Friday, May 2, 2014

Don Draper, truth-teller

The big question among fans of AMC's "Mad Men" and among critics as well seems to be whether Don Draper will make it out of this last season of the show alive. There seems to have been considerable foreshadowing, especially in the first couple of episodes this year, indicating that Don might be doomed.

Then there is the constant speculation about whether his wife, Megan, is going to meet the same fate as Sharon Tate in LA.

On the other hand, there is the strong possibility that show creator and writer Matthew Weiner is just messing with us.

Don's life certainly has gone downhill since he decided in that ill-fated moment last season that it was time to tell the truth about himself. He had just presented one of his patented brilliant pitches to the Hershey chocolate people for an advertising campaign that was a sure winner. He had those guys almost literally eating out of his hand and ready to sign up for millions for Sterling, Cooper, and Partners. Then, he sabotaged himself by revealing that his pitch was based on a lie and he told the truly lurid story of his childhood, growing up in a brothel. After that fiasco, the other partners sent him home on "leave" with full pay.

At the end of last season, we saw him come clean with his children when he took them for a ride and showed them the house where he grew up and told them about it. This season, he has begun to reap the results of all that truth-telling. At times it has been painful to watch.

The main focus of Don's life has always been his work. As some critics have noted, the work is his true "wife." The women in his life have just been accessories. The work is the thing that he is truly passionate about. And now he is bereft of it. What will he do to fill that empty space?

Well, the truth is he hasn't really stopped working. He's constantly thinking about ad campaigns and how he would handle them. He's even presented some pitches through a surrogate.

Finally, in the third episode last Sunday we saw him returning to SCP in very straitened circumstances, as the partners devise conditions for his return to work that seem designed to ensure his failure. For the next four episodes and the seven episodes in the second part of the season which will be aired next year, we get to see whether Don's brilliance can overcome these handicaps and put him on top once again.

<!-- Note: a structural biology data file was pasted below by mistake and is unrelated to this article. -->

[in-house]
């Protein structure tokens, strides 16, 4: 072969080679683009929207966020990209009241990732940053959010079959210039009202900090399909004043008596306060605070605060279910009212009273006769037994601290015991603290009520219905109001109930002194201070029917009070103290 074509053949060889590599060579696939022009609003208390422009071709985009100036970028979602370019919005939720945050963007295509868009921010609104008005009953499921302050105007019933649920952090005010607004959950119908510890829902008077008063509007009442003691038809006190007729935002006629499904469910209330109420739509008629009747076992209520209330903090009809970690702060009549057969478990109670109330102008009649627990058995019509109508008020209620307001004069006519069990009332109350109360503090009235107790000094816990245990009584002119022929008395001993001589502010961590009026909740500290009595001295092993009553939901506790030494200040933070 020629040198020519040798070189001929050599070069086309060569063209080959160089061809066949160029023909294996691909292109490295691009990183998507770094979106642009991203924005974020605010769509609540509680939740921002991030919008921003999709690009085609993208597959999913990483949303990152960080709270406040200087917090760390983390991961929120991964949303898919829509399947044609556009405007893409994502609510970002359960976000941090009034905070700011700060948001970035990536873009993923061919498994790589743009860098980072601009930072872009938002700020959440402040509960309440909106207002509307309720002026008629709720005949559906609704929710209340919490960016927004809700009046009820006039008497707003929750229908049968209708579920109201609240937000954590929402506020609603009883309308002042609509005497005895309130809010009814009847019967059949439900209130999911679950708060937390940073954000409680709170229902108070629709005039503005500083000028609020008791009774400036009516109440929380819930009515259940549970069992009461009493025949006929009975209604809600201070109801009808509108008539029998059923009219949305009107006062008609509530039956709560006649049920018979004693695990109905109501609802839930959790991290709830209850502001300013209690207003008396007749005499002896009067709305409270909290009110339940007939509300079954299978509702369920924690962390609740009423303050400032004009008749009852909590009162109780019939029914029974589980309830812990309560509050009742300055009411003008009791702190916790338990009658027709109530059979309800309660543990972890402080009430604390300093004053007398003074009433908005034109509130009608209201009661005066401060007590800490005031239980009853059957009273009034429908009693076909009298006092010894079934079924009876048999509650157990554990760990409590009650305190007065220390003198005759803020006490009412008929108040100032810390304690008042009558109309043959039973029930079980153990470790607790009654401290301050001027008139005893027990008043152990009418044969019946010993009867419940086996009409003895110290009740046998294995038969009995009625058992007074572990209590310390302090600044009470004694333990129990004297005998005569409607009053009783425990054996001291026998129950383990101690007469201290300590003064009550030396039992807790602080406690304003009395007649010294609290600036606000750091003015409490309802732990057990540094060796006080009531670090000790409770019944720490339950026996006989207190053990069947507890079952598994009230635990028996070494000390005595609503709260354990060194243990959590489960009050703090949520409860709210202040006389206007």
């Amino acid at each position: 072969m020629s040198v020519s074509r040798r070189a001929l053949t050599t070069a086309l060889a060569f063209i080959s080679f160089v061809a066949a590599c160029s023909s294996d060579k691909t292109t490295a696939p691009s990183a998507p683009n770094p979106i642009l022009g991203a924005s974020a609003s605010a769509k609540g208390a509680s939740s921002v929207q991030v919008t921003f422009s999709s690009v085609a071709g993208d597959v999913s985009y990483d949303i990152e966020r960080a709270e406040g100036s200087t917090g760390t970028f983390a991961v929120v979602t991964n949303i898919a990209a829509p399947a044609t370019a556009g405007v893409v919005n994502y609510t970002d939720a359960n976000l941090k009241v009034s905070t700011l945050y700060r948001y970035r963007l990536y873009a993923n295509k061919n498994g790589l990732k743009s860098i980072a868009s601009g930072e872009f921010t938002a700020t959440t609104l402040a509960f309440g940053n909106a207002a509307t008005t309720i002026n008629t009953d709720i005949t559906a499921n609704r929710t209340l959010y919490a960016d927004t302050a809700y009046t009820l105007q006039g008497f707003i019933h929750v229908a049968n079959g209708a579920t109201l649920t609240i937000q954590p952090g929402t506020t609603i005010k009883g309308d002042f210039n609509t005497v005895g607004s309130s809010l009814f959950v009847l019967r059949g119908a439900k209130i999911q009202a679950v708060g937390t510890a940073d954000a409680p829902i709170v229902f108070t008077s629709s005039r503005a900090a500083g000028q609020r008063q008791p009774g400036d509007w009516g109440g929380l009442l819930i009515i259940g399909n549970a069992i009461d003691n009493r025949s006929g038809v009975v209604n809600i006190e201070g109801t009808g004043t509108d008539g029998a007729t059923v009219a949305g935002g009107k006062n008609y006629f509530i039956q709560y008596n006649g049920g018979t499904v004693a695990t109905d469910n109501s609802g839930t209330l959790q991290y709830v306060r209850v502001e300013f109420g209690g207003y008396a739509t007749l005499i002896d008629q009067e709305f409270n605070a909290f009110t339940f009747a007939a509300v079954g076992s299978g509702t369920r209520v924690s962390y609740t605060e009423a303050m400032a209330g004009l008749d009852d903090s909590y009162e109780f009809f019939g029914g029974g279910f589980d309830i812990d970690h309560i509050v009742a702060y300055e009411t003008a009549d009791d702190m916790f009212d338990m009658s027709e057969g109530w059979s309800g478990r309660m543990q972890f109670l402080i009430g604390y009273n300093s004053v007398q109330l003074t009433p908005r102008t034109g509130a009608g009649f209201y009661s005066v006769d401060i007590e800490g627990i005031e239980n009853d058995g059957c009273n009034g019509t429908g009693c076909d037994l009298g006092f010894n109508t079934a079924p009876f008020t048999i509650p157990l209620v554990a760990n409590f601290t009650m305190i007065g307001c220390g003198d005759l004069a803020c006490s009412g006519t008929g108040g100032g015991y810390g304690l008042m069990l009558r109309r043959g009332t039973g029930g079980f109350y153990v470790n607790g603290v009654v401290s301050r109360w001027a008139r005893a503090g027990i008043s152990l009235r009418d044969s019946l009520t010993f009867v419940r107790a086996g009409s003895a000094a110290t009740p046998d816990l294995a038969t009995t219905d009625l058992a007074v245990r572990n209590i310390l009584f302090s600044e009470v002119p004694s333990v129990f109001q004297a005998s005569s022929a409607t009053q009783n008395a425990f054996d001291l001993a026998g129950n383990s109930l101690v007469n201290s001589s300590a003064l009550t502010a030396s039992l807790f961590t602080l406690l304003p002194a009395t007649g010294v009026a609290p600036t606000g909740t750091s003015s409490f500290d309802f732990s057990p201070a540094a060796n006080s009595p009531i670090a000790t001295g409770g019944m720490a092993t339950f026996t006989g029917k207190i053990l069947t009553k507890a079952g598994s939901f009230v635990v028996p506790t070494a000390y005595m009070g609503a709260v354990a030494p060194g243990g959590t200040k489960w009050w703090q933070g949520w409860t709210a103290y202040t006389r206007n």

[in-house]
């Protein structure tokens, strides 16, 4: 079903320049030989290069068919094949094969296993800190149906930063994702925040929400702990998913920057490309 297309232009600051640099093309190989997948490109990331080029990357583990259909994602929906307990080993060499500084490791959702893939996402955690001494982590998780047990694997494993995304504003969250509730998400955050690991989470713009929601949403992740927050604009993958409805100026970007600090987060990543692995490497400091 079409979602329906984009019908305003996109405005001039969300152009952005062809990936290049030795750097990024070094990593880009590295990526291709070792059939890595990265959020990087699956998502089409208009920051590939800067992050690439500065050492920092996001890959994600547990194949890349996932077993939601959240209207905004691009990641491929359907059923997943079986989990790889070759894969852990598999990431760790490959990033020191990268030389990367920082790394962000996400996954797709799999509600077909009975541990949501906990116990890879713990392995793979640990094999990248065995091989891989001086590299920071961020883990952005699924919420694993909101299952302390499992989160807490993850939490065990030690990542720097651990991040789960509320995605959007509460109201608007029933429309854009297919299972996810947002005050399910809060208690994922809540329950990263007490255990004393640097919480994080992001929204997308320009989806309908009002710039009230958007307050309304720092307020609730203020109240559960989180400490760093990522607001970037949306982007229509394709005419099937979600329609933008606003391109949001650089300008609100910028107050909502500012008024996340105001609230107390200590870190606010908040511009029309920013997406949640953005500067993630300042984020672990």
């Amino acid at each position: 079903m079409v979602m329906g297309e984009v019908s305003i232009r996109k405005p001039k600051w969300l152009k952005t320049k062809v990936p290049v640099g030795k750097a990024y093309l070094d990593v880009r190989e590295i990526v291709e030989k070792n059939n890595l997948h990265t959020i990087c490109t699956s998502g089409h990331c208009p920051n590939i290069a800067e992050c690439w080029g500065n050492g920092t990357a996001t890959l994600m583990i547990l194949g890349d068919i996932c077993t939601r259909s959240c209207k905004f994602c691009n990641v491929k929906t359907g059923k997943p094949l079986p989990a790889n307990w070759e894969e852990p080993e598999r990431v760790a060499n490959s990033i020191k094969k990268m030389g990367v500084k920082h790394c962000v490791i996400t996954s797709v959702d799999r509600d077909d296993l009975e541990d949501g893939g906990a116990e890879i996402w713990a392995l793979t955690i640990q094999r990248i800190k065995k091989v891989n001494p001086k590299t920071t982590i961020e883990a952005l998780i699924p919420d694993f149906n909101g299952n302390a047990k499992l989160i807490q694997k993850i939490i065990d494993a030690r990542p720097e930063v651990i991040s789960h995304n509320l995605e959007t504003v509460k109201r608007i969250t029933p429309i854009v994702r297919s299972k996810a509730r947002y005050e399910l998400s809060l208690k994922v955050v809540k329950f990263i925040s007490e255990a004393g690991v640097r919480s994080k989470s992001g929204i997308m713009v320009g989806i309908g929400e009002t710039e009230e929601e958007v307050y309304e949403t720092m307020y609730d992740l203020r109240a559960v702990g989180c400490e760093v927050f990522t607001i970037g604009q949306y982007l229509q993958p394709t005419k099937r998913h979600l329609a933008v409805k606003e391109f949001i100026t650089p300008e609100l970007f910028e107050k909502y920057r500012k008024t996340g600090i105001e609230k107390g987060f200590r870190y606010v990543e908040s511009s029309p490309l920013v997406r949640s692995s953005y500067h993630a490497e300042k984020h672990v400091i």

Don Draper's personal life has always been a mess. He's been a two-timing jerk with his two wives and never really seems to appreciate what he has. But, in spite of that, he's always had redeeming qualities that have made us like him - love him, even, like all those susceptible women who constantly throw themselves at him.

1. Chief among his redeeming qualities has always been his unconditional love for his children. And, heaven knows they need it with Betty Draper for a mother.

2. Then there is his aforementioned devotion to his work and the need to do the very best. That is the key to how he inspires those around him. Even if they don't necessarily like him, they respect him because they know he will not accept anything but their best work.

3. He is loyal to his friends. Time and again he has stood up for or come to the rescue of various work colleagues, sometimes without them ever knowing it. Peggy owes her career to him, but he has also aided Joan, Freddie, Ted, even the odious Pete. The question is will any of them have his back now that he needs their support?

4. Maybe Don Draper's most redeeming quality is the fact that he is played by Jon Hamm, an enormously likable actor. (Not to mention the fact that he's a hunk!) He excels at portraying the vulnerability and neediness of his essentially macho character. At the end of the second episode this year after he had told his daughter Sally the truth about his job - or lack of job - and he drove her back to her school, as she was getting out of the car, she said "I love you" and then slammed the door before he could respond - the look on his face told the whole story of his life. It was heartbreaking.

And speaking of actors inhabiting their characters, what about January Jones? Jones is constantly ragged on by fans and critics for being a poor actor, but I think that is unfair. She is playing Betty who is a bitch, and I think she interprets that exceptionally well. She truly makes us viewers despise her and that's exactly what she is supposed to do. As far as redeeming characteristics go, she doesn't really have any, at least none that I've discovered in the last six seasons.

The only time Betty has been even moderately sympathetic as a character was when she was fat and she had to struggle with regaining her figure after the birth of a third child. Once she did regain that figure though she resumed being a bitch and the mother from hell. I think that must be a challenge for any actor to portray and Jones does it about as well as anyone could.

In fact, all of the characters in this show are played to near perfection by the actors who portray them. It's been a great ride and I'm missing them already, even though we've still got eleven episodes to look forward to.

And, yes, I do hope that Matthew Weiner finds a way for Don to have a second act in his life and that he can go out on top, as he becomes a kinder, gentler Don Draper, at peace with the truth.    

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